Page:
Saving Money on Back to School
The end of the summer is in sight: Back-to-school sales have hit the stores.
According to Google's Insights for Search, people have begun thinking about the back-to-school season earlier this year, with searches up 10 percent by mid-July compared to last year. And not surprisingly, discounted and free supplies are in the top 10 list of school-related searches.
A recent survey by consulting firm Deloitte found that economic conditions are forcing 70 percent of consumers to change their shopping habits this season, including buying more items on sale and heading to less-expensive stores. About one-third plan to buy more private-label brands, and nearly half said they would spend less on shoes.
To help you stick to your budget, we turned to Todd Mark, vice president of education for the Consumer Credit Counseling Service of Greater Dallas, for advice:
Budget with the kids: Parents will often spend on their children even when they're scrimping on themselves. Not only is it difficult to say no to your kids, but Todd said some parents hope that buying a Hannah Montana notebook might entice their kids to study harder. Myth, myth, myth.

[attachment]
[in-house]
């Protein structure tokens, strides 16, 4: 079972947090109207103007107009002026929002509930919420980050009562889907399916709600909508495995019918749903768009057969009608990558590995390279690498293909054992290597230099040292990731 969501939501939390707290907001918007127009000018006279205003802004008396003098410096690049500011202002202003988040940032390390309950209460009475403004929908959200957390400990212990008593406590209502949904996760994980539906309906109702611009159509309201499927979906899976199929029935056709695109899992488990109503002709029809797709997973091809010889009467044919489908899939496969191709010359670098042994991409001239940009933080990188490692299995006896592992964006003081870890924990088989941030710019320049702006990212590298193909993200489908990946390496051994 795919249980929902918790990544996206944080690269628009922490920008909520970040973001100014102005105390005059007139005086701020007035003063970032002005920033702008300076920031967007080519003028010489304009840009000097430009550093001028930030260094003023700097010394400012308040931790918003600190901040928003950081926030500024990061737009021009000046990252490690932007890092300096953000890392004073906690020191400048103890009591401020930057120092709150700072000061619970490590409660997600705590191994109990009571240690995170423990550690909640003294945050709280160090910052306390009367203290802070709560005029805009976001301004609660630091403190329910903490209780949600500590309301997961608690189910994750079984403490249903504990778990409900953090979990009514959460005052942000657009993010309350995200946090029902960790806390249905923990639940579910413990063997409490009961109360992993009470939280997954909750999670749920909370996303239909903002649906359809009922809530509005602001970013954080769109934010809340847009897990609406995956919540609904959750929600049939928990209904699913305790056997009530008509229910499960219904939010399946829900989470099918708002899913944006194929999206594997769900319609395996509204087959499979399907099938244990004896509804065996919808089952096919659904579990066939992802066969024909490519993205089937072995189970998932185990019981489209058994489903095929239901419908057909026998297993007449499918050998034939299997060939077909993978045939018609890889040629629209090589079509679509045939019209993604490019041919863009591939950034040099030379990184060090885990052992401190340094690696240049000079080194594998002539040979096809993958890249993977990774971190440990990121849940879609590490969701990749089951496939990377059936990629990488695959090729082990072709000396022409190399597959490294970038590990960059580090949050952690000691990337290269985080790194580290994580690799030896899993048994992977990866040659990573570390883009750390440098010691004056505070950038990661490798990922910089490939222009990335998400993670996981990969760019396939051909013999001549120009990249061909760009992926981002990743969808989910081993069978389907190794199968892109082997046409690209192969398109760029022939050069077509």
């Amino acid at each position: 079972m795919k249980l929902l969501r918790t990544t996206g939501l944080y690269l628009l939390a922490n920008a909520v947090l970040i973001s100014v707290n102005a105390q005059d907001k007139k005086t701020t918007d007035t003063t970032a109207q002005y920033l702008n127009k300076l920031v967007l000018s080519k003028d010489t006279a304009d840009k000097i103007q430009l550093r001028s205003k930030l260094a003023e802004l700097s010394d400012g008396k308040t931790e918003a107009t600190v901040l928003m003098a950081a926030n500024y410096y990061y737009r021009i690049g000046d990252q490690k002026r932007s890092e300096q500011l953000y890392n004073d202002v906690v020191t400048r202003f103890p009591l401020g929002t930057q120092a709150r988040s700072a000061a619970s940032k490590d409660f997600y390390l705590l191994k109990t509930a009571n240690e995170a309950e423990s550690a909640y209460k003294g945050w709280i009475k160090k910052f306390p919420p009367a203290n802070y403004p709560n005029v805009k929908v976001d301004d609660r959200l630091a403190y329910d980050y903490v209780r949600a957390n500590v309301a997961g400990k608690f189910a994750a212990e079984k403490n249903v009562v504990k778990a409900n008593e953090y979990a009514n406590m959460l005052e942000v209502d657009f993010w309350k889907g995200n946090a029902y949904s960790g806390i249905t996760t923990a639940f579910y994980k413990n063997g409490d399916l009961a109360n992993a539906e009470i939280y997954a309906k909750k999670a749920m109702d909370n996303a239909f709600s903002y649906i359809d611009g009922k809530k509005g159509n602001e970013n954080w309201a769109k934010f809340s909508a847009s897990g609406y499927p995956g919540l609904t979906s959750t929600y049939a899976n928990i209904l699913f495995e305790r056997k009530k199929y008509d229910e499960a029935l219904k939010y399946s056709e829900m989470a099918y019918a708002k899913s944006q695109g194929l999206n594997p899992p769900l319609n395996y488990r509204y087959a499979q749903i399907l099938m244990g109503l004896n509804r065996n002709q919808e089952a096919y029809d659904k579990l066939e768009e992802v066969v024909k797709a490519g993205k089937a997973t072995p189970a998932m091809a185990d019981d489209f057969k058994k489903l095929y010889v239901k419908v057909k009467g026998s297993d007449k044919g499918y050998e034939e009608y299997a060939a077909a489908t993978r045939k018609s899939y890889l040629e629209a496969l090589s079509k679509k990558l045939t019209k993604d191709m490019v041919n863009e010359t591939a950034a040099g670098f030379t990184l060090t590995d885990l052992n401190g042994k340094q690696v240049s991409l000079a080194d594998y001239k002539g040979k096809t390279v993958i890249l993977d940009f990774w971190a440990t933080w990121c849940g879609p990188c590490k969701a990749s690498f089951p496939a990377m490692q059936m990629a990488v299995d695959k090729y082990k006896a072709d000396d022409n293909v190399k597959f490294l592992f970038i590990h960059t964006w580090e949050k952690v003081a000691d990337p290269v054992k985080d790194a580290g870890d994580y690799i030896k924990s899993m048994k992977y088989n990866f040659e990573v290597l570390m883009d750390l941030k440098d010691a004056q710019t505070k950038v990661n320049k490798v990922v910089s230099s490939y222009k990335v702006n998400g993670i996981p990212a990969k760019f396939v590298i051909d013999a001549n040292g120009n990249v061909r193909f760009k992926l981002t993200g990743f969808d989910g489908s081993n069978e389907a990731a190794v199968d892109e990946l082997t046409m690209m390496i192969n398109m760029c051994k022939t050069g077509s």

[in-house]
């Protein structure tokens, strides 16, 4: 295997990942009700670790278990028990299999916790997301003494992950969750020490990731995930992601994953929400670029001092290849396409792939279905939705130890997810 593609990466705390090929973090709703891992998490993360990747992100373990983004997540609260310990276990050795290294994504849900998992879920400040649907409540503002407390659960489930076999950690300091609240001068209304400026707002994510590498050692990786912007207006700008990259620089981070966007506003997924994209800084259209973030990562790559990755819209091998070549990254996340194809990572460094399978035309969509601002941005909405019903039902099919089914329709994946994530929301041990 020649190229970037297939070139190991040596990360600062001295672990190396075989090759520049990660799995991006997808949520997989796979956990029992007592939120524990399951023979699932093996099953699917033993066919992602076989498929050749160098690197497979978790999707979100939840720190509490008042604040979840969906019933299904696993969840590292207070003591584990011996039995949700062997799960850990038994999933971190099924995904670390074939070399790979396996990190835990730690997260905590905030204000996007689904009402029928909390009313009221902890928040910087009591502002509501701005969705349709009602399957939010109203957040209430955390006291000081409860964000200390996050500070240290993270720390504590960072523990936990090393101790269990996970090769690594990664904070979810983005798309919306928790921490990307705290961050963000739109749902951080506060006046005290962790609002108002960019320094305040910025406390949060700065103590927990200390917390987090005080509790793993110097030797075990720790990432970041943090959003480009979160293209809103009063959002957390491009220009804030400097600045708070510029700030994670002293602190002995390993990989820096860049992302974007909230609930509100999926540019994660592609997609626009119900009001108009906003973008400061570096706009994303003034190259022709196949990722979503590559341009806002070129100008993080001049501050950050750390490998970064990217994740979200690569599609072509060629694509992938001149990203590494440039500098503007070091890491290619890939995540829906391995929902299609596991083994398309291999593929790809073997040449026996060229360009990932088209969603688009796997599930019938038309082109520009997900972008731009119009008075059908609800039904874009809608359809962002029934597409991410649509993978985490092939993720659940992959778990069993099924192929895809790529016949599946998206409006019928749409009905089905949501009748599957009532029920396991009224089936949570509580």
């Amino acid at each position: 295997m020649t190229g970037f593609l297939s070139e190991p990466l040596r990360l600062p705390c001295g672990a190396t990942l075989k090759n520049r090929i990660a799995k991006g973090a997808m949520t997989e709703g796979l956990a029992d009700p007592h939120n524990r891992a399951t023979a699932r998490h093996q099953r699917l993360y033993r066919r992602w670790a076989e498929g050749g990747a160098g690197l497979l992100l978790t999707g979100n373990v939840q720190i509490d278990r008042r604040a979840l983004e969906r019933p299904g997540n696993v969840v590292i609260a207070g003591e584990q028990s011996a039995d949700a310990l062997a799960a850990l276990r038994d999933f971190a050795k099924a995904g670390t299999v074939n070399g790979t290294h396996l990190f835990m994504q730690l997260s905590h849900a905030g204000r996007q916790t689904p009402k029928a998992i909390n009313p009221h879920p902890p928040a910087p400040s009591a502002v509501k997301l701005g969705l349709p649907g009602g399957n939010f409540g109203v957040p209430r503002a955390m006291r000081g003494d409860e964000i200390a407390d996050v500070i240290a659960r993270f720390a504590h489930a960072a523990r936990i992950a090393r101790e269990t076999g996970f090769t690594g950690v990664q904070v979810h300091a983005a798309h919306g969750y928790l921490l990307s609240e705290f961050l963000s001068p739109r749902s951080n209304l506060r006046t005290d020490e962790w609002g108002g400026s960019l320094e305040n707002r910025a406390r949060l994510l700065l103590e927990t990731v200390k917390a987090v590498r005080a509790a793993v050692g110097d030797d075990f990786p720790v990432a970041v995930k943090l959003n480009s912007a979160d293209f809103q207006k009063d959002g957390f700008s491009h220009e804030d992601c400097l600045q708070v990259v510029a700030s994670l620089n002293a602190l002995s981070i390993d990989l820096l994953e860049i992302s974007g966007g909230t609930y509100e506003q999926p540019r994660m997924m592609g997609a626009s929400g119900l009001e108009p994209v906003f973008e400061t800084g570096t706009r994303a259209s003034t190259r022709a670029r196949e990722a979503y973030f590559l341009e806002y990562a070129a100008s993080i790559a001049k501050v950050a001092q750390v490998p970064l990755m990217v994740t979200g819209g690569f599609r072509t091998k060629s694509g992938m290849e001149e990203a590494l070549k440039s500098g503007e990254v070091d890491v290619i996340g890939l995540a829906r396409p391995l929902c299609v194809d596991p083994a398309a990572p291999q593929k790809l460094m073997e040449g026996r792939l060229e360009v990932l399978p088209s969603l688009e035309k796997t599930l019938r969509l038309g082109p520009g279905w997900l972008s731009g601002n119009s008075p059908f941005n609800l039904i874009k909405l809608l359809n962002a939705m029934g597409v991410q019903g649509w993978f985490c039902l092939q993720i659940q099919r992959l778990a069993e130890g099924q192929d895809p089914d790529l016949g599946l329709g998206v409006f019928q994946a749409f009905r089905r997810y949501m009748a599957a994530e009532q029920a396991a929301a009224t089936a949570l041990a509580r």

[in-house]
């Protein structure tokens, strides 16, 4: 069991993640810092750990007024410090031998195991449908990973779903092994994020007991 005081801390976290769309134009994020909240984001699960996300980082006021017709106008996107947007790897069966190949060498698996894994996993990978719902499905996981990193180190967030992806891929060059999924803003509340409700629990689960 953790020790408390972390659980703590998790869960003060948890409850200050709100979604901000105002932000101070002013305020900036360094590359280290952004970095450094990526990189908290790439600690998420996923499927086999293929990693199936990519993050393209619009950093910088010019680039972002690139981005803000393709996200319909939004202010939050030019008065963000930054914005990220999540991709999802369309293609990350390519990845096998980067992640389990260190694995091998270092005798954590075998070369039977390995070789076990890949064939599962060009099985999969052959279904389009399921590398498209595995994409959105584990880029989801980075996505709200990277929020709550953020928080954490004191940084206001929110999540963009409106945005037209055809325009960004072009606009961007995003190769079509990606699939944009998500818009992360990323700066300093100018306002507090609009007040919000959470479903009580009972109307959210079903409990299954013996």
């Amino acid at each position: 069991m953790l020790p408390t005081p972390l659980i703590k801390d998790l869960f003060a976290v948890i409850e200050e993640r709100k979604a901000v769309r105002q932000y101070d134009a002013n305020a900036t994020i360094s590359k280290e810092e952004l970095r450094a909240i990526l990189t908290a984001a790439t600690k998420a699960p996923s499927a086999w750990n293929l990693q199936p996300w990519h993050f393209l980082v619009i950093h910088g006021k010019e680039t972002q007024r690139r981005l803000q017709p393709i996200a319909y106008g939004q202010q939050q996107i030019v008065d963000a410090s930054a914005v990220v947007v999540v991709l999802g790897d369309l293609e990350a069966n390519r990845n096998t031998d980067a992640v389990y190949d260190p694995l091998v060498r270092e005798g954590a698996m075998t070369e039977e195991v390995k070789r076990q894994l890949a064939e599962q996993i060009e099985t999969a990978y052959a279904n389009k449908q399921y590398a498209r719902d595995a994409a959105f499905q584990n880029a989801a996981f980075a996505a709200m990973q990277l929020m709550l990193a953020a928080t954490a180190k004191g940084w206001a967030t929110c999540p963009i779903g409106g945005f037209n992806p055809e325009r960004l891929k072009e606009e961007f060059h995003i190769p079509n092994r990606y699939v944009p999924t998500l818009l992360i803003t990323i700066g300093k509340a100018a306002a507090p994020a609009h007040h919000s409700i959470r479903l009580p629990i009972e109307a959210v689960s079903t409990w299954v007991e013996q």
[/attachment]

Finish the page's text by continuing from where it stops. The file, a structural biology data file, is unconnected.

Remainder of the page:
Todd recommends explaining your budget to your children in an age-appropriate way and then enlisting their help to meet the goal. Get their input on what's worth an investment and where to cut back -- all the while showing them that tradeoffs must be made, Todd said.
“Back to school shopping truly is a teaching experience for the kids themselves,” he said.
Don't open up a credit card. Stores try to lure customers by offering discounts for signing up for their credit card. Don't fall for it. Even if you pay off your purchase right away, your credit score could still take a hit. And saving a couple of bucks is rarely worth that.
“Credit cards aren’t meant to be used as a coupon," Todd advised.
If you really do need more credit, shop around for a card with the best rates and benefits. Don't just react spontaneously to a store promotion, he said.
Take inventory. Round up last year's pencils, notebooks and folders to see if anything can be re-used. Todd also suggests swapping clothes or supplies with friends. (Hmmm, I'm thinking a tween slumber party and clothing swap could be a great way to end the summer!)
Todd acknowledges that sticking to a budget through back-to-school season can be tough: “It’s no different than at Christmas when people think that money equals love."
His comment made me think about something my grandma once told me. I was complaining about how expensive things are in the Washington area and the amount of money my friends spend on day care, schools and extra-curriculars for their kids. How could I ever afford to have children and give them all the advantages that I was fortunate enough to have growing up?
And my grandma, a child of the Depression, very simply responded, "Ylan, all they really need is you."
July 23, 2009; 7:00 AM ET
Categories: Bargains , Consumer News , Ylan Q. Mui
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